The most recent of these, the European Union's ExternE study, examined the external costs of wind under nine headings: noise, visual intrusion, accidents during manufacture and operation to plant personnel, accidents to public, acid rain damage (from energy used in construction), global warming effects, effect on birds of wind turbines, impacts on local ecosystems, and electro-magnetic interference. A value for costs under the last three headings was deemed unquantifiable, mainly because they were "likely to be very small at all locations outside recreationally important areas designated for scenic reasons."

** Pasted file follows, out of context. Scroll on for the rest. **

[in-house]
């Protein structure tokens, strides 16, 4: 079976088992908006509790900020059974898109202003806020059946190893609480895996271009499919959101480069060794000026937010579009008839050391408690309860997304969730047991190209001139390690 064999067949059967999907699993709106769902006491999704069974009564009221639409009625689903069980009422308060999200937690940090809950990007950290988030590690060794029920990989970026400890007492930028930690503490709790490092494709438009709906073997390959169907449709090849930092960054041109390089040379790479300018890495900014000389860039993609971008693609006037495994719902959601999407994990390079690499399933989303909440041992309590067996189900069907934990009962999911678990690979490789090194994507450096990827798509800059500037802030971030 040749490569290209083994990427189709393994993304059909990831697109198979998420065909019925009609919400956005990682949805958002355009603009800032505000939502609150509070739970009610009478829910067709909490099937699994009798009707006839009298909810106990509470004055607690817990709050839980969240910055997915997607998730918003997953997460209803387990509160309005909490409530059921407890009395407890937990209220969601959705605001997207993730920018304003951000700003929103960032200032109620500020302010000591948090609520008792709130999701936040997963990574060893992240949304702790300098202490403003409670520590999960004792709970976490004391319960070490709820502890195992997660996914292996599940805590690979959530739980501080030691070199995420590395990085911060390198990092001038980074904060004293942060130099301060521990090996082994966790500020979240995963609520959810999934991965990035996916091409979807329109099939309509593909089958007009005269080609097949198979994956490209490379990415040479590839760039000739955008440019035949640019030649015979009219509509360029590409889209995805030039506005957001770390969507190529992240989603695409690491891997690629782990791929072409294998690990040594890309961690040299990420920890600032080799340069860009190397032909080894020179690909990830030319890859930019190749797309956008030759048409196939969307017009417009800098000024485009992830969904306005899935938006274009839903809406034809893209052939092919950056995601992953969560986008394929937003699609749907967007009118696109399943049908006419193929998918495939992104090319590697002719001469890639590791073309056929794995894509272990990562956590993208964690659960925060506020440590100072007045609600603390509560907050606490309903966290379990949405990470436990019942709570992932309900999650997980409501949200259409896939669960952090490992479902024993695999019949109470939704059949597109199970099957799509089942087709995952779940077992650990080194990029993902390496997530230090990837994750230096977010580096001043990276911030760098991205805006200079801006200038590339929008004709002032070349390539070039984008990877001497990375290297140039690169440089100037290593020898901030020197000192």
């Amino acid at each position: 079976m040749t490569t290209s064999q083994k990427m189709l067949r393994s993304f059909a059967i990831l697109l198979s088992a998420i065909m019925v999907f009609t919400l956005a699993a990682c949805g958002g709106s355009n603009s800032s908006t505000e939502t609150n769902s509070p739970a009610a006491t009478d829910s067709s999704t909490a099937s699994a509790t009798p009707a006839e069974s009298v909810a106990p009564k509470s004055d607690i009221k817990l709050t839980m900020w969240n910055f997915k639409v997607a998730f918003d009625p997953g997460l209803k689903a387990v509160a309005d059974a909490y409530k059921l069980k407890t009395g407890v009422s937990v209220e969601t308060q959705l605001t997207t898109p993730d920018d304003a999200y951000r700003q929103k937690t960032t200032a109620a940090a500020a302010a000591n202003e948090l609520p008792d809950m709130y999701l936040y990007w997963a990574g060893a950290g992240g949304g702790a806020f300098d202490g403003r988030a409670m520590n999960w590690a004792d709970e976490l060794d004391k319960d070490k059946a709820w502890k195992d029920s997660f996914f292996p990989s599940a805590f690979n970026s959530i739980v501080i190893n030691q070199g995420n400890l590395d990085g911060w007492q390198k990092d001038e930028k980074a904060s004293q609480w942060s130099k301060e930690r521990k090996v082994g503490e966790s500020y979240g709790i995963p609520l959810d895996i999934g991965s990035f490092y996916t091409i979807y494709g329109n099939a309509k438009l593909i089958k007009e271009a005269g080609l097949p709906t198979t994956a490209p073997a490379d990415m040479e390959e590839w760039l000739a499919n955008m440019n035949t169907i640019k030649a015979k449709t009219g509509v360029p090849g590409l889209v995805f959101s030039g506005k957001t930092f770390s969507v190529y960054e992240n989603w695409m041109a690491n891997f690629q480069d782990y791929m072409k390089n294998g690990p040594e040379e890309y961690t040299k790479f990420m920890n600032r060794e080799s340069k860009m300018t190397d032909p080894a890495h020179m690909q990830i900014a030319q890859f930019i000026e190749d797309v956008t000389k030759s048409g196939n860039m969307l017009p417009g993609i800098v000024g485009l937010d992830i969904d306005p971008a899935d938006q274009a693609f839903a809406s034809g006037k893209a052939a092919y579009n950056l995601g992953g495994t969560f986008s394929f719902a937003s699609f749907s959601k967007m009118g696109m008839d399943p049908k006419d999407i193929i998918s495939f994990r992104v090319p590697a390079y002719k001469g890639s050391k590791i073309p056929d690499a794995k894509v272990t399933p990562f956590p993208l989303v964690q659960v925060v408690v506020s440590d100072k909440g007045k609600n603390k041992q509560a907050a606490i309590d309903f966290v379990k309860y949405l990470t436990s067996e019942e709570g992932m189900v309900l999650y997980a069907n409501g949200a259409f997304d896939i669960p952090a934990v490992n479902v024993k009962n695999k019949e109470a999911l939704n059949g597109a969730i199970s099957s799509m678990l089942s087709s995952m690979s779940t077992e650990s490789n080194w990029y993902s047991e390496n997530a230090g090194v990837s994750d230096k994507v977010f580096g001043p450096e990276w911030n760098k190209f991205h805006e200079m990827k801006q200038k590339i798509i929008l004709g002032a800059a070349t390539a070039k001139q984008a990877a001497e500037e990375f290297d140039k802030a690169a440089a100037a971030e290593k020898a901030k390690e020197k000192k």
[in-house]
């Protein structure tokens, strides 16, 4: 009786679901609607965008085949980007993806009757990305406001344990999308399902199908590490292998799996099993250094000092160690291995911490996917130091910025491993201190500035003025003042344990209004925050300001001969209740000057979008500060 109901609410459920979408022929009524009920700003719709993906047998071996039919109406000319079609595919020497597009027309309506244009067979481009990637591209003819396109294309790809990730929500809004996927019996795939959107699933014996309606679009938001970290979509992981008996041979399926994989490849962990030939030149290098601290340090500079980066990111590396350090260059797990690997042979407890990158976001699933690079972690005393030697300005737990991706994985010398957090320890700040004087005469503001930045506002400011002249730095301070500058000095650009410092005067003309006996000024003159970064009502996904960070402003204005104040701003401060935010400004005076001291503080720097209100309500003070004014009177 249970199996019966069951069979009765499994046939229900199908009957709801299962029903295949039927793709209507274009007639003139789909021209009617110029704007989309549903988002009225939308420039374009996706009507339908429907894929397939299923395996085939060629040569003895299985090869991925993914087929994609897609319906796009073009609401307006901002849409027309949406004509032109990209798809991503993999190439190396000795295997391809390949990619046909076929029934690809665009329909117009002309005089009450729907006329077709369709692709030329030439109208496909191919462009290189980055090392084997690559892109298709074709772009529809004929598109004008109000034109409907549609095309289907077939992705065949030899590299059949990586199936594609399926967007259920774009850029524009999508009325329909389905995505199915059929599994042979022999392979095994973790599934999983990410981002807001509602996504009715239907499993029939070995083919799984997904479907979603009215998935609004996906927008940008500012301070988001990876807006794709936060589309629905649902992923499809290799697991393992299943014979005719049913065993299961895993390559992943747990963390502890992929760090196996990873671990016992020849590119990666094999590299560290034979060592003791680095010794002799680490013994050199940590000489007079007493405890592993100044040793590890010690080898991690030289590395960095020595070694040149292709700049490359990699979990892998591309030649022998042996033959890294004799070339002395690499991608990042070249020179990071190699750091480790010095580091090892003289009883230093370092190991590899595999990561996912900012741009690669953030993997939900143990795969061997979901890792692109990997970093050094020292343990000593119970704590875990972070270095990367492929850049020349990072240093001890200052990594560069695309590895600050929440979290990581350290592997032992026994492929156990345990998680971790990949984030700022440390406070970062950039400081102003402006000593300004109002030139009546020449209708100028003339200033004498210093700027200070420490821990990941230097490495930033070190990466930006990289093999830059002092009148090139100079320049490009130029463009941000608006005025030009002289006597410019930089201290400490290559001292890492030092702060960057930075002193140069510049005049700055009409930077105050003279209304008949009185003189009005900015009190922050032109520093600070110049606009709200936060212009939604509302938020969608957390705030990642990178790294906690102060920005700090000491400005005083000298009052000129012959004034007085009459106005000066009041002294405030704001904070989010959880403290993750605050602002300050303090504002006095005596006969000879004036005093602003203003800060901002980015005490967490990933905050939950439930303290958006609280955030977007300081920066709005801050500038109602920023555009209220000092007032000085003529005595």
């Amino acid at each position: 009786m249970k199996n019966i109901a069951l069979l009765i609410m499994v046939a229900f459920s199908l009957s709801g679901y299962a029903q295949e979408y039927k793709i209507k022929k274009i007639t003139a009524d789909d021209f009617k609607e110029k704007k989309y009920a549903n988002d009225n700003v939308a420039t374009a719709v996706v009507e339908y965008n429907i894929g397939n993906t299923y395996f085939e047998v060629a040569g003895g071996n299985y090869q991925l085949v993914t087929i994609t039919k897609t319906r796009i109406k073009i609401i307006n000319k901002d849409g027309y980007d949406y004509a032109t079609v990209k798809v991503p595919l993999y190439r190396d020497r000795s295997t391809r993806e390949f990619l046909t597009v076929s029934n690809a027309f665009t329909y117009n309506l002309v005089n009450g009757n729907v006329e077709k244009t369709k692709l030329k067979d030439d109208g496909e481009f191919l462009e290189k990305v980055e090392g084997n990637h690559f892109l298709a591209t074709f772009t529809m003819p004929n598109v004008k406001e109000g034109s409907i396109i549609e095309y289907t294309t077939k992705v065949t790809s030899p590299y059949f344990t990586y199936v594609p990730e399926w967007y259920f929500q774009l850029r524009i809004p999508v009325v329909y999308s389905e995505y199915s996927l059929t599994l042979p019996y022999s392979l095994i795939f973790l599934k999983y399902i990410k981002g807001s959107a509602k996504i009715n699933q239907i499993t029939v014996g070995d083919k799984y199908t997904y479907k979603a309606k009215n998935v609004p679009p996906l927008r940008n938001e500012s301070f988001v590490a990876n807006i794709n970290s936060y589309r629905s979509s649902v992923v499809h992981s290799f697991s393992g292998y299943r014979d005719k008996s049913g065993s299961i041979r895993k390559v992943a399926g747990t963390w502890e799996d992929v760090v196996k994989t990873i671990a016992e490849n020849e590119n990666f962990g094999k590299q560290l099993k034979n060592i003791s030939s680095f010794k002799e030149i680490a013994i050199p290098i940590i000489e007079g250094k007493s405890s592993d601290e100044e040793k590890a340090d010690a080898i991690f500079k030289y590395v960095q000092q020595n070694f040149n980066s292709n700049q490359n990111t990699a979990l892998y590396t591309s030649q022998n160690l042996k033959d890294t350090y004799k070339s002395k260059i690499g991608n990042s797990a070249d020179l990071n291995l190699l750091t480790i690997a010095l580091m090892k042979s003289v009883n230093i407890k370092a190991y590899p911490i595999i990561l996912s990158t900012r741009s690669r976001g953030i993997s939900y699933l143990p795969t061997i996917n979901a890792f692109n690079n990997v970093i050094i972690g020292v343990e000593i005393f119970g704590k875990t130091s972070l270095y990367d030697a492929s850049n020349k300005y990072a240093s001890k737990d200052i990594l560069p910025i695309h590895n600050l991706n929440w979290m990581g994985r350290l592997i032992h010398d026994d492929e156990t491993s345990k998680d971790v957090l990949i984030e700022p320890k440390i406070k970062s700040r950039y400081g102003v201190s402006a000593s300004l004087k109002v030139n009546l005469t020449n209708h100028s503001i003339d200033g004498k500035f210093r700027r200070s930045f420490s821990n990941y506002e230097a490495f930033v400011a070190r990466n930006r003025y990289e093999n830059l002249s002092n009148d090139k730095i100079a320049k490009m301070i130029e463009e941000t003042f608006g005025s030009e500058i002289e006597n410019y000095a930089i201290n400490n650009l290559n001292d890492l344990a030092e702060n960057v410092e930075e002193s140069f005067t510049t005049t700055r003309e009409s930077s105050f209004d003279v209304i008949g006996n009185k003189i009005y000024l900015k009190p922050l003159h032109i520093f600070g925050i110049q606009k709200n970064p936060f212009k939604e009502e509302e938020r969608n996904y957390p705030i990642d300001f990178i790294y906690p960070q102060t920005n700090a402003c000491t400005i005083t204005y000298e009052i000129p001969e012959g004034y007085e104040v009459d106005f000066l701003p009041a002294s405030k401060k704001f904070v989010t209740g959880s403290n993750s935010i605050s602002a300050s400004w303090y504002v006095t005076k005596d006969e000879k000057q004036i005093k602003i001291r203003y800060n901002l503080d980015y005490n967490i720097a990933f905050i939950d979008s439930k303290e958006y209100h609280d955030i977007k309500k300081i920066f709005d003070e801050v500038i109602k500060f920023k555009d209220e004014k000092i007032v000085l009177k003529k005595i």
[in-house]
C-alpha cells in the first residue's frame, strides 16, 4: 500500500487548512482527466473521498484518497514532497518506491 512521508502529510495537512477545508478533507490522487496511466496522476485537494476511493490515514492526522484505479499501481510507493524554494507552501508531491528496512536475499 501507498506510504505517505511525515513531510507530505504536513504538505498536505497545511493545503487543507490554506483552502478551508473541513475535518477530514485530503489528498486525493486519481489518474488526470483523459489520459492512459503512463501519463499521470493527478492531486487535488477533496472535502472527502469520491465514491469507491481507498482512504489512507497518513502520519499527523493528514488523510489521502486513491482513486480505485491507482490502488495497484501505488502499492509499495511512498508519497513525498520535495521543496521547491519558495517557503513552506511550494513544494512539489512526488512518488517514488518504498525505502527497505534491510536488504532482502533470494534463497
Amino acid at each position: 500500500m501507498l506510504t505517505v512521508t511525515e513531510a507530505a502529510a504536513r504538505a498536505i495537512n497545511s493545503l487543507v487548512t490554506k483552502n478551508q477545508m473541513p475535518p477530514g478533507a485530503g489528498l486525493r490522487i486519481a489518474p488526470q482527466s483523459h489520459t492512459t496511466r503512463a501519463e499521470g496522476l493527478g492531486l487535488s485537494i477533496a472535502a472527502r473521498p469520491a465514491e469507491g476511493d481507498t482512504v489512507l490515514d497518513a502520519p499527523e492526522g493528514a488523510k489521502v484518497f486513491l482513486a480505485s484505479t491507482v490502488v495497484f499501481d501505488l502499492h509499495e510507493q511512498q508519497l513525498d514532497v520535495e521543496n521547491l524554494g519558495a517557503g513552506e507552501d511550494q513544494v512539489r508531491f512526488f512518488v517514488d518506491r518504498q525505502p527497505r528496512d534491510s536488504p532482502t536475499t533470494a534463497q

The range of cost estimates -- for two specific British sites -- lay in the range $0.0025-0.0050/kWh. This is consistent with other studies, which generally show lower external costs for wind than either PV or biomass, although all are small.
It is clear from the list that the analysis was very thorough and included estimates of external costs incurred during the manufacturing processes, as well as operation of the plant. Nevertheless, the overall conclusion from the EU study was that the highest estimate of external costs for wind was below the minimum estimate of the external costs for coal. Excluding global warming, the costs for coal were $0.007-$0.018/kWh.